Here's how to become a bird farm or avian manager
The basic duties of a bird-farm manager include protecting the birds from their natural enemies, ensuring that the birds are healthy by feeding them and sheltering them from extreme weather conditions, such as strong winds that may damage or destroy their nests.
Bird farmers need to ensure that every bird is kept in an environment that is similar to its habitat. For example, owls need lots of space as they are used to hunting. Some bird farmers breed homing pigeons, often to sell them to pigeoneers or pigeon trainers.
If a bird farmer keeps chickens or other poultry, they shelter the newly hatched chicks in brooder houses. When the chicks are seven or eight weeks old, they are moved to pens. After six months, roosters are culled for meat and the hens begin to lay eggs.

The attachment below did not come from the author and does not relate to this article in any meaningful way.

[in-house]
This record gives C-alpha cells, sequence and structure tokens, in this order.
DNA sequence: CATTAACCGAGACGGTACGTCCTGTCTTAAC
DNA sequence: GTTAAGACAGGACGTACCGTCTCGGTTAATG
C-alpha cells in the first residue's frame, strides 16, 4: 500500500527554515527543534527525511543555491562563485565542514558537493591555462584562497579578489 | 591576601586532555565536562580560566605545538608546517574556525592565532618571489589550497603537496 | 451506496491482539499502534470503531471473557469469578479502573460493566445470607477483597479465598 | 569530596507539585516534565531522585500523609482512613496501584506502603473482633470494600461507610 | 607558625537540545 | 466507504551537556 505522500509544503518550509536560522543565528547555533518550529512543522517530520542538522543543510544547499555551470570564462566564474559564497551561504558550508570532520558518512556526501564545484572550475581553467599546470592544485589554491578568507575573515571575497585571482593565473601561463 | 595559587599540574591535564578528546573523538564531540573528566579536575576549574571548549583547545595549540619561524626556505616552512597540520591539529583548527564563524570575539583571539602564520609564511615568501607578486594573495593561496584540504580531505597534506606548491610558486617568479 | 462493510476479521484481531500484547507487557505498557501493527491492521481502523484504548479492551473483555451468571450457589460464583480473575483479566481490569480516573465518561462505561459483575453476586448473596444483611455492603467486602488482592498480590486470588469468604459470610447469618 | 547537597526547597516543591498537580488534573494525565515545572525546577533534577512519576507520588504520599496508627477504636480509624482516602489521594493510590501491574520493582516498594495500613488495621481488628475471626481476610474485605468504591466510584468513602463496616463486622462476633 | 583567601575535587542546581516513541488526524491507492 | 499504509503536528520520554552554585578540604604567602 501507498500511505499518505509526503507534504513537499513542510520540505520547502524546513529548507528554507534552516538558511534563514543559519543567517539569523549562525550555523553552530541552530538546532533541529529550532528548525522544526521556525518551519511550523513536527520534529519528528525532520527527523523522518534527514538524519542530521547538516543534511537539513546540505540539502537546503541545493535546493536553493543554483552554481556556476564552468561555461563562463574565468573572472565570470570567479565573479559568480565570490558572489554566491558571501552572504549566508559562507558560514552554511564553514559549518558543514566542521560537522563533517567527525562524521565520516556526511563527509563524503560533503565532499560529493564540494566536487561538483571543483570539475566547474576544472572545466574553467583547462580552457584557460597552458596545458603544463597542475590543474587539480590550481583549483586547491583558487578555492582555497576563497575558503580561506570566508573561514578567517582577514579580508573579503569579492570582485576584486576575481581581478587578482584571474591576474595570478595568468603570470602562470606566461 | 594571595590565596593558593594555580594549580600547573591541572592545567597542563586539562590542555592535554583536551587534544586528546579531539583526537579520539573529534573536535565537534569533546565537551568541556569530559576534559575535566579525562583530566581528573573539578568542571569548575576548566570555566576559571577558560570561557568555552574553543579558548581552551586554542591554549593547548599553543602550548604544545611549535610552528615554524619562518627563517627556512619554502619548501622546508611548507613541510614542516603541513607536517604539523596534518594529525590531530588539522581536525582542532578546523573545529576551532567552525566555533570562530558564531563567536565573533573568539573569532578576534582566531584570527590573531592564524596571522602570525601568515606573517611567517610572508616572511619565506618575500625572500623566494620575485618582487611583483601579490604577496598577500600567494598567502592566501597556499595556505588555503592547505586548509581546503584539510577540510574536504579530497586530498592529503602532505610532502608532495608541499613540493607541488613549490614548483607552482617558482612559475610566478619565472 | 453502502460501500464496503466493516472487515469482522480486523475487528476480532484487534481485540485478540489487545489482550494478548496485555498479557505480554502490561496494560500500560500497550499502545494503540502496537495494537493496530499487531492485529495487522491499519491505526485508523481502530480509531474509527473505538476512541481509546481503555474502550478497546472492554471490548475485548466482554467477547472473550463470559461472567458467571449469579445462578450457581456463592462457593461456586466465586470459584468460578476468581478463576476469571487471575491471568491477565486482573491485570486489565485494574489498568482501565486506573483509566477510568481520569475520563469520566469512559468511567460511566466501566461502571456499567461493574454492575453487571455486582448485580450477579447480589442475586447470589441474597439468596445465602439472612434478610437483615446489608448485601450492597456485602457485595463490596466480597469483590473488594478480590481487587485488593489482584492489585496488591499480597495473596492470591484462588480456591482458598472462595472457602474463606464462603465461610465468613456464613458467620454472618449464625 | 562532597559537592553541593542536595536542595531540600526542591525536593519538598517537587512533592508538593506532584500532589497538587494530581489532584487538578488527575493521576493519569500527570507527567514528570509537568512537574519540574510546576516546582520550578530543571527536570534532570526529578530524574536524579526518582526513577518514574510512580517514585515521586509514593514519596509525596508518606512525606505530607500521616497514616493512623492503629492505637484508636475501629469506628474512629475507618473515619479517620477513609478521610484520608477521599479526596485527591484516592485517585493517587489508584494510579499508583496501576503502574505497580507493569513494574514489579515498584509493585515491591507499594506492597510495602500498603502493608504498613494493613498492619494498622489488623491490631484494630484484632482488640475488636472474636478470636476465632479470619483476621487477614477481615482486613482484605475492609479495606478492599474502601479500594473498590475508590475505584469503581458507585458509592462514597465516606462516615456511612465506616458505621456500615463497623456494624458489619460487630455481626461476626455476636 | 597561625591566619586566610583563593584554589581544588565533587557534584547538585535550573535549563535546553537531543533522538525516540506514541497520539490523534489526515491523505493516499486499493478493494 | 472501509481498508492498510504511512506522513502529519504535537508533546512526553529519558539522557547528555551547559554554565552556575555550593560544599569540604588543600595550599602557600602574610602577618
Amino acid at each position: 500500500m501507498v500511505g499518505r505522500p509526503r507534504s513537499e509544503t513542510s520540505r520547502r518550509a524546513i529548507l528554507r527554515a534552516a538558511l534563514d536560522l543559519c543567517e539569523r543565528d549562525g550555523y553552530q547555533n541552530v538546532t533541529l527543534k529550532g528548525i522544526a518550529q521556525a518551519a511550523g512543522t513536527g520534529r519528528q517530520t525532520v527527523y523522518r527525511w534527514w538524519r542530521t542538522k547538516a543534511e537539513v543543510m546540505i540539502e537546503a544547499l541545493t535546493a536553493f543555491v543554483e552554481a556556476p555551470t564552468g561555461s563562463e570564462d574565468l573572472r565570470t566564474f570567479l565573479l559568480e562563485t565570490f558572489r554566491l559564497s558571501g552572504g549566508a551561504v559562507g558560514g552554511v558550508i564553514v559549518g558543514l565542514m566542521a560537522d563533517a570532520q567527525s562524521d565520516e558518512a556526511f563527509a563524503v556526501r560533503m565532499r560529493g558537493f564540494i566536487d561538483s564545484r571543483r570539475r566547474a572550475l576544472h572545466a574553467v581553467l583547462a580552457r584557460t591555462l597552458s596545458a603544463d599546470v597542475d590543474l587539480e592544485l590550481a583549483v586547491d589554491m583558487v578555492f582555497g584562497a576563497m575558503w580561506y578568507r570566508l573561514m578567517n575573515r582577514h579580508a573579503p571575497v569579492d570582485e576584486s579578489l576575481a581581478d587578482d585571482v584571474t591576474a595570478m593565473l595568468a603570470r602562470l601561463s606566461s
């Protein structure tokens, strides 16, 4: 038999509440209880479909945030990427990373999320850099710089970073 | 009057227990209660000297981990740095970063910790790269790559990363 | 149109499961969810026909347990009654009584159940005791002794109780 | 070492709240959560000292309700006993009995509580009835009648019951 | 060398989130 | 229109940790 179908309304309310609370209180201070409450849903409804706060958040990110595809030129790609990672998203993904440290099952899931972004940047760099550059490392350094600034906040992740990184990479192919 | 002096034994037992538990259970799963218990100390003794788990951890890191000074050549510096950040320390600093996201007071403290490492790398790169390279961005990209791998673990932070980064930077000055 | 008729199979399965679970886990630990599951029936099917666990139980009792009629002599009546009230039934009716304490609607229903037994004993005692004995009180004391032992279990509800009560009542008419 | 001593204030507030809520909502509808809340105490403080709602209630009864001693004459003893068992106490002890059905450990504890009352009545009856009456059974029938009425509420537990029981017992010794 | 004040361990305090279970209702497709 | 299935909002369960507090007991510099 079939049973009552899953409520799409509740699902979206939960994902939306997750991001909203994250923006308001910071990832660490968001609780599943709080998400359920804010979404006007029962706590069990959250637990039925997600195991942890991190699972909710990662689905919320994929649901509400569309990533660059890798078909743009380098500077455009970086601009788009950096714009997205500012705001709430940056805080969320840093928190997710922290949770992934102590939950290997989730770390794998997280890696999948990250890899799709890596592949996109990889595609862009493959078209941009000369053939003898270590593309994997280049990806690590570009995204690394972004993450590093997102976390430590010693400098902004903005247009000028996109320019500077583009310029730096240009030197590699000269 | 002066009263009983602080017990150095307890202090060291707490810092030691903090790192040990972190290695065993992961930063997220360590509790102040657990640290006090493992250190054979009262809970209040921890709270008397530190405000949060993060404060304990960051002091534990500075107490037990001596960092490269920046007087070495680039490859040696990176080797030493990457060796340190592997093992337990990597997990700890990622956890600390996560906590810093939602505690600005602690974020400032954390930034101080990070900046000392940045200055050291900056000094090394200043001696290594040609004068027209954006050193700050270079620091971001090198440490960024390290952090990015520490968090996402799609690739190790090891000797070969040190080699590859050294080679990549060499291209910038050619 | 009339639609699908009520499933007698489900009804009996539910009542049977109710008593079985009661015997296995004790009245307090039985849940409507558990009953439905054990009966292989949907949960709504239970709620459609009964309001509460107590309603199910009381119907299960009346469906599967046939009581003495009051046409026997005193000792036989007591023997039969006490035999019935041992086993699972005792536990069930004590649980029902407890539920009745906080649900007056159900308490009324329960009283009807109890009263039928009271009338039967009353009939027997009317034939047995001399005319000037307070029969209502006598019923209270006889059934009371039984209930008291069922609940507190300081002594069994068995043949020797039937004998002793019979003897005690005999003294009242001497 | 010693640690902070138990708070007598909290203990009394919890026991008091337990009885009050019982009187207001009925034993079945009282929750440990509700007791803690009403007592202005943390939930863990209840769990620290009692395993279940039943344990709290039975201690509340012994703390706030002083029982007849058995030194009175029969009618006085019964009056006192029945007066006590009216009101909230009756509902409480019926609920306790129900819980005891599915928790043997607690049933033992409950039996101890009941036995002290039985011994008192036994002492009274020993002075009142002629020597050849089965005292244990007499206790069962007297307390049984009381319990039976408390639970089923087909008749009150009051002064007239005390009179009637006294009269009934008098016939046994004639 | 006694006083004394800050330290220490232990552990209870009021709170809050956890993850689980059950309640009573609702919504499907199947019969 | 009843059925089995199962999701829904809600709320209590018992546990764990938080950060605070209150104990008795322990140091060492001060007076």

They need to have an extensive knowledge of various bird species and their anatomy to run successful bird farms. They also need to be able to detect when birds are unstable, or uncomfortable in any way. They can detect a bird’s odd behaviour by comparing it to its normal pattern.
Watch the video to learn more:
How to enter
- Compulsory school subjects: None
- Recommended subjects: Life sciences
Each institution has its own entry requirements.
Find more career guidance on PACE's GoStudy South Africa website
What to study
Training is usually done on the job, working alongside an experienced bird farmer. No specialised training is available to become a bird-farm manager, but a keen interest in birds is a prerequisite. These managers may find it helpful to do a course in business studies.
- Private bird parks
- Bird farms
- Try to obtain vacation work on a bird farm.
- Make an appointment to speak to a bird farmer about this type of career.